to miss america
is to turn twenty-four with an ass that refuses
to fit squarely into a string bikini. to miss
america is to miss the point
of each perky, each taut muscle
rippling its way across a wheat field. or to miss
the wheat entirely. it is almost an art: paring
a strawberry into symmetrical slices
for a midnight snack in front of the late night
show. amazing how static can fill
the mind, the gut. o america, i, too, have a stash
of sashes, folded up & boxed, their ribbons too thin
now for my frame. you don’t have
to tell me: this body is nothing
like yours—spindly tower
that knows its saunter, knows its shake. you strut
down a lit aisle & miss the brush of grass
against your knees. god, you’re as smooth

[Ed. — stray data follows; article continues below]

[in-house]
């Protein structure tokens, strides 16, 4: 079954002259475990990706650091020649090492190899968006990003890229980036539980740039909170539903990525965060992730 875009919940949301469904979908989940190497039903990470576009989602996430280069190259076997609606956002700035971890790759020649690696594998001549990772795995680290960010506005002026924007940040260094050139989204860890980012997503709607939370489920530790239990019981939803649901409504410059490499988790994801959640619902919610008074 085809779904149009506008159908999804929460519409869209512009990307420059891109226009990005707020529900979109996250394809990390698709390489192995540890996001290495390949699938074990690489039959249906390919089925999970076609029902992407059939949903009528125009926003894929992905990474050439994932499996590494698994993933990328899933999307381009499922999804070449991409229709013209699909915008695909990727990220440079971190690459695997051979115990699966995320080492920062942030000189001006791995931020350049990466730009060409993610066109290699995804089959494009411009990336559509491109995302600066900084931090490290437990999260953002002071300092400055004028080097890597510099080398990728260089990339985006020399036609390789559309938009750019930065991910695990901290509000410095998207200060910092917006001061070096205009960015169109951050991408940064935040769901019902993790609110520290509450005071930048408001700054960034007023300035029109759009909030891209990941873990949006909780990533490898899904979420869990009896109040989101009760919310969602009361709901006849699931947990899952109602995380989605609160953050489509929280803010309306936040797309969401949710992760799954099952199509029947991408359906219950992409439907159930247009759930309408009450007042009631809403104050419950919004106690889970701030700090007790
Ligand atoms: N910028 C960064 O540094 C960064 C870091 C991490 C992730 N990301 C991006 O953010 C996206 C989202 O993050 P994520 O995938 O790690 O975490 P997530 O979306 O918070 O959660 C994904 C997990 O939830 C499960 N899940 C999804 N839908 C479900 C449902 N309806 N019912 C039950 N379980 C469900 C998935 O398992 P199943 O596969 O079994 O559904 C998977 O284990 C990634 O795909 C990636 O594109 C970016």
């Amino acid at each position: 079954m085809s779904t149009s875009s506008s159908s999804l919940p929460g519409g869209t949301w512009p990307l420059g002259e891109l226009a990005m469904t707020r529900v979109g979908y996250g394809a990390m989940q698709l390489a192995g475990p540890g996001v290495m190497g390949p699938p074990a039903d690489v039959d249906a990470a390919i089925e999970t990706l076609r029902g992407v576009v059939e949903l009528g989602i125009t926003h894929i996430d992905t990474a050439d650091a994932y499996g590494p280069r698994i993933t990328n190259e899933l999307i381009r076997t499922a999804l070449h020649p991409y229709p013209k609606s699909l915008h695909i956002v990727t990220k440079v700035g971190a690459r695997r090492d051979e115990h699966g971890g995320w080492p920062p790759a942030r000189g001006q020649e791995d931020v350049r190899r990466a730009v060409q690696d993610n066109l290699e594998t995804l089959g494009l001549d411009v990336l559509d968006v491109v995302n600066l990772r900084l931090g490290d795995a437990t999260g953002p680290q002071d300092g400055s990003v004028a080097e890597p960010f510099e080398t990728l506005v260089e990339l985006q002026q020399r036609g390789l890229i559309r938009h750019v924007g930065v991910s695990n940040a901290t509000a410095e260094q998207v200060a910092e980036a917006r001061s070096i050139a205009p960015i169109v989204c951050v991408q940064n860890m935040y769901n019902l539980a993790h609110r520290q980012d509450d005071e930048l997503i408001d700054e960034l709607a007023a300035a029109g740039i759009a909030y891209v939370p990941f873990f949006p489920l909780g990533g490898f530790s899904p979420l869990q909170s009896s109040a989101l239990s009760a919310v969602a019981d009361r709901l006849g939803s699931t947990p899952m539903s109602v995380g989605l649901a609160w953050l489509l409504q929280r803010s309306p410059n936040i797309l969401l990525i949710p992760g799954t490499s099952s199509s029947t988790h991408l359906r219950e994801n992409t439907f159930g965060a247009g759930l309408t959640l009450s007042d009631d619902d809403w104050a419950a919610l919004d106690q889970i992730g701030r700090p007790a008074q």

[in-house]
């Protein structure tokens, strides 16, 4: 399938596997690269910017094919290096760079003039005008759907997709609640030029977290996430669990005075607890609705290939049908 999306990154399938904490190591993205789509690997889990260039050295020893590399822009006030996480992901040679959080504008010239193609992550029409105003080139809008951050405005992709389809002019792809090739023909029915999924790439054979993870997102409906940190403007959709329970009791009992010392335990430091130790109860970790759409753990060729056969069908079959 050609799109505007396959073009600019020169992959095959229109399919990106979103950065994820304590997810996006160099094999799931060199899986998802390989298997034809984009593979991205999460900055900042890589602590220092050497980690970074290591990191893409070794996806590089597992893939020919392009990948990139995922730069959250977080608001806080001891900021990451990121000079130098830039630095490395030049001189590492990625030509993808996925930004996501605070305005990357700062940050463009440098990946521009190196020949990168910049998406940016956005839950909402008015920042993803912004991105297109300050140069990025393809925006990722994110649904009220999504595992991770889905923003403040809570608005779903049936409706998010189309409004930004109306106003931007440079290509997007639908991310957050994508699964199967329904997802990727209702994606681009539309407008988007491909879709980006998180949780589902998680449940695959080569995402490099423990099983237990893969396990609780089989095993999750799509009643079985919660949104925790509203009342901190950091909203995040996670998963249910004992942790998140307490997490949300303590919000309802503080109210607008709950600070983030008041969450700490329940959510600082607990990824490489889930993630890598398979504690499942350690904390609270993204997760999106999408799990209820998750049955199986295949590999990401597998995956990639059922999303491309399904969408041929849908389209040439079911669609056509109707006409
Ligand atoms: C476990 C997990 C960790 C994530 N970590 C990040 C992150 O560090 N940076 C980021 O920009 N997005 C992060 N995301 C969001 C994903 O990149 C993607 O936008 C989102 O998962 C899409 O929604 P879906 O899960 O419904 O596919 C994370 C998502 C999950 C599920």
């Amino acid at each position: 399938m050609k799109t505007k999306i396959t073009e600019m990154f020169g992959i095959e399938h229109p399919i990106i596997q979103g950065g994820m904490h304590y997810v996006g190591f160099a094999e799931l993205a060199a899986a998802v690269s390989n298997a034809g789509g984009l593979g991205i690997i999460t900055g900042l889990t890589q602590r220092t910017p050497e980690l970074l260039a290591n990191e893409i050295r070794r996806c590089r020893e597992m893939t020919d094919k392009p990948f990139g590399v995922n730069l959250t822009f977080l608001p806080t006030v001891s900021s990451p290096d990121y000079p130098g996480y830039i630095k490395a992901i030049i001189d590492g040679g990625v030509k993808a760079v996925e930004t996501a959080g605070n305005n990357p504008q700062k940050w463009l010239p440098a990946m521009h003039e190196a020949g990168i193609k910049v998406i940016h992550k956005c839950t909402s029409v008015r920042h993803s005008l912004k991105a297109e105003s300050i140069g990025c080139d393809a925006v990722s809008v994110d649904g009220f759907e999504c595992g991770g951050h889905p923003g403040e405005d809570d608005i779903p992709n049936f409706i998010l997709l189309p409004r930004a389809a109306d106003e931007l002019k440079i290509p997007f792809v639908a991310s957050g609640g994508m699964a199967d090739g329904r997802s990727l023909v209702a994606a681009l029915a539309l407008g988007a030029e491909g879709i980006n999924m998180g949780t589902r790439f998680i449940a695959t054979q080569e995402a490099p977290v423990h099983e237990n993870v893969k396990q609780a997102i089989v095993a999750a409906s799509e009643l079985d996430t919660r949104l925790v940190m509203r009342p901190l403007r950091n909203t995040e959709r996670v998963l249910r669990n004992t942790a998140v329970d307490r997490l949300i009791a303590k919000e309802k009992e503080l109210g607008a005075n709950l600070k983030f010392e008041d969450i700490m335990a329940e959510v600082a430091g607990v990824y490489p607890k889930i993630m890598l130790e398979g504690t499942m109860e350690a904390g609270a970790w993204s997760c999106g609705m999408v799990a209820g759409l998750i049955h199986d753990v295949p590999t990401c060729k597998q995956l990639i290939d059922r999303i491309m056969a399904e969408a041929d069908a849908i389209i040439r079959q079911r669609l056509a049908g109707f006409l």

as they make ‘em—teeth vaselined
like a slip’n slide, you are oil & bronze
& glow. miss america, i, too, know
about thigh gaps. i know what goes missing,
the space between girl and grown.
you miss dining room tables, fruit
of your labor, warmth in your belly, warmth
in your home. i am with you: dried flowers
in my hand, the metallic sky
dulling your tiara. look at this mud
where a meadow used to be.
Previously published in Banango Street.
Raena Shirali is the author of GILT (YesYes Books, 2017). Her honors include a 2016 Pushcart Prize, the 2016 Cosmonauts Avenue Poetry Prize, the 2014 Gulf Coast Poetry Prize, & a “Discovery” / Boston Review Poetry Prize in 2013. Her poems & reviews have appeared inBlackbird, Ninth Letter, Crazyhorse, & elsewhere. She currently lives in Lewisburg, Pennsylvania, where she is the Philip Roth Resident at Bucknell University’s Stadler Center for Poetry, & serves as a poetry reader for Muzzle Magazine.